Hey, it's my ersatz favourite Bjork album! What's up! What's new! I relistened to it to find out! The disparity between these songs stood out to me even more than before; Post is still an incredibly colourful record, but it's also a little less consistent than I remembered. This is not a good thing, but I can deal. Other new finds...hmm: The Modern Things is this album's All Neon Like (soothing, criminally underrated), Army Of Me is filthier than I remembered, Hyperballad's cliffsplatt imagery is more wholesome than I thought, and I Miss You might be filler after all. Some things are the same: Headphones is still genius, Enjoy still bops like an oil slick, and Possibly Maybe is still pure heartache. To be honest, most things are the same: Post might have slipped down my ranking, but the reasons I vibe with it hold up and, if anything, I now feel much more down to revisit it regularly. It's awesome, and still stronger than Homogenic. Queen.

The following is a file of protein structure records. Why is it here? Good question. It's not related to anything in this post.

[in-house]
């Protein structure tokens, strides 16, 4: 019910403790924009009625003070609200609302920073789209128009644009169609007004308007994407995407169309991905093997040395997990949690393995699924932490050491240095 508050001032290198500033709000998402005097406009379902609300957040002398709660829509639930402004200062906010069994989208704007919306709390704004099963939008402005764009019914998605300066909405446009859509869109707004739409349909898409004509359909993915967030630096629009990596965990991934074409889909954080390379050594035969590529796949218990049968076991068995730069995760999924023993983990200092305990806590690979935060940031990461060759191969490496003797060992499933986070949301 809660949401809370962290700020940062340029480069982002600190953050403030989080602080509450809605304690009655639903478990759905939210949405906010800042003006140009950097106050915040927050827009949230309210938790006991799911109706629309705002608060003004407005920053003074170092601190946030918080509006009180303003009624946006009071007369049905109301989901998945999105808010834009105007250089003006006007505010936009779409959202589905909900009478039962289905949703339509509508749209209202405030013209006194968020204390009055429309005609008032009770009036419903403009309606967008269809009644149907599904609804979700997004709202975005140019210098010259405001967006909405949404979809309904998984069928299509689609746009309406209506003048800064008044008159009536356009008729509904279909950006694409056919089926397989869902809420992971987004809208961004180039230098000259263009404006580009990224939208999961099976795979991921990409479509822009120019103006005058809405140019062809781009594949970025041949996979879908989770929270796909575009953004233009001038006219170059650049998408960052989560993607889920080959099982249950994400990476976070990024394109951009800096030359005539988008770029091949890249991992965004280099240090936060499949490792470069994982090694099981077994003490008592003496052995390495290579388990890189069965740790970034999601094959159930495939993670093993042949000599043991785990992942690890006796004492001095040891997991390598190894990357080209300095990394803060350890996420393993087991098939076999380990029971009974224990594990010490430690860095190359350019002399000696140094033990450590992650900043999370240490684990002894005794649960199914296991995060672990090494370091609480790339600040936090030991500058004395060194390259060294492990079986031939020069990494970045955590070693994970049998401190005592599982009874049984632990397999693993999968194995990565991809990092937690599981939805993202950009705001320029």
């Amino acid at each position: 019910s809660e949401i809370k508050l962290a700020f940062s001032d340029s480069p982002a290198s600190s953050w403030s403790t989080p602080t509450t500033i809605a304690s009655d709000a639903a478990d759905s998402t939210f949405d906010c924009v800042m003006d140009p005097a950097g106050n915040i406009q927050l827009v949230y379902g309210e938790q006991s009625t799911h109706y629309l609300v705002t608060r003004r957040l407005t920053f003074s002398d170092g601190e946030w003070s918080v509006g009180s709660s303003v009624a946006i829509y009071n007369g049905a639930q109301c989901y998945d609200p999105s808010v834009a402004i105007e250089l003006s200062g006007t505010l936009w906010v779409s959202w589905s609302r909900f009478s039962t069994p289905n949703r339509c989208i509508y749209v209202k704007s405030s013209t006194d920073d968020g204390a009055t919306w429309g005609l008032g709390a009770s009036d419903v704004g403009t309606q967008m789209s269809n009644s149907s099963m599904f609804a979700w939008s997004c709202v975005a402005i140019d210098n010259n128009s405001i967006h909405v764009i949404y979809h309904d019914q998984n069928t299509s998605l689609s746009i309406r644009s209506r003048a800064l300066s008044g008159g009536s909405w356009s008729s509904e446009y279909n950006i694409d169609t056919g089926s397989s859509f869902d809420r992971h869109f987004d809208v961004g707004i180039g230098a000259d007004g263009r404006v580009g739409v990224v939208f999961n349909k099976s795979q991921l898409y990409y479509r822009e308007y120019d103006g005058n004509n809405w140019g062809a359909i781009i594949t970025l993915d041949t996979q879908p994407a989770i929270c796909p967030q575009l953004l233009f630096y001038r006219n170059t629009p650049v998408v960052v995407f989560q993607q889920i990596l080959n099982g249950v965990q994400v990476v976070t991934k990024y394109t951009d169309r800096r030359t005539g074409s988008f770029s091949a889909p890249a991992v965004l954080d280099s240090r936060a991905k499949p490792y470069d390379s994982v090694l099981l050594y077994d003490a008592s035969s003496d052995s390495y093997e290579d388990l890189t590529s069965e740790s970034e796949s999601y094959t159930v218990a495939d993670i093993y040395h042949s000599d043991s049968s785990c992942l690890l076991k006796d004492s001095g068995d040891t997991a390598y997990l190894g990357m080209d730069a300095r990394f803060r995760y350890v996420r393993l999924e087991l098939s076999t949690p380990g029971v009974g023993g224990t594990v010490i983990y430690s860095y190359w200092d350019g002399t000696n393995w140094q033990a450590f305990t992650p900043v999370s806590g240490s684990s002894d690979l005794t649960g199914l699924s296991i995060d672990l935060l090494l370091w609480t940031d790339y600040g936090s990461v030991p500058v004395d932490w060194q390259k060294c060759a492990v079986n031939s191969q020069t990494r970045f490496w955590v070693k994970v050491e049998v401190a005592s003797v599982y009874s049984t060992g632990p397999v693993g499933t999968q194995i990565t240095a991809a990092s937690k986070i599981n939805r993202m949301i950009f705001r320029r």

33Carissa's Wierd
Songs About Leaving


2002
+16
While the mentality I originally approached Carissa’s Wierd with was as skewed towards 'just a phase'-ing as can be imagined, they’ve generally aged pretty well for me. Their sound is gloriously unsubtle and its appeal boils down to a simple yes/no over whether or not megaindulgent sadness is the mood of the hour. Turns out, it sometimes is! The enormity of Songs About Leaving's sadboi value hardly bears stating, but beyond that, these songs' unwavering simplicity has a pretty enduring value. Unlike You Should Be At Home Here, which drools all over the floor in Very Emotive string sequences, these arrangements are mostly lean and focused, accenting the album only where appropriate and otherwise leaving ample space for that merciless endorphin detergent of a vocal pairing to sweep the floor with my vestigial motivation. I can't really imagine what a healthy relationship [with this album] looks like, but I have a hunch I won't find out any time soon.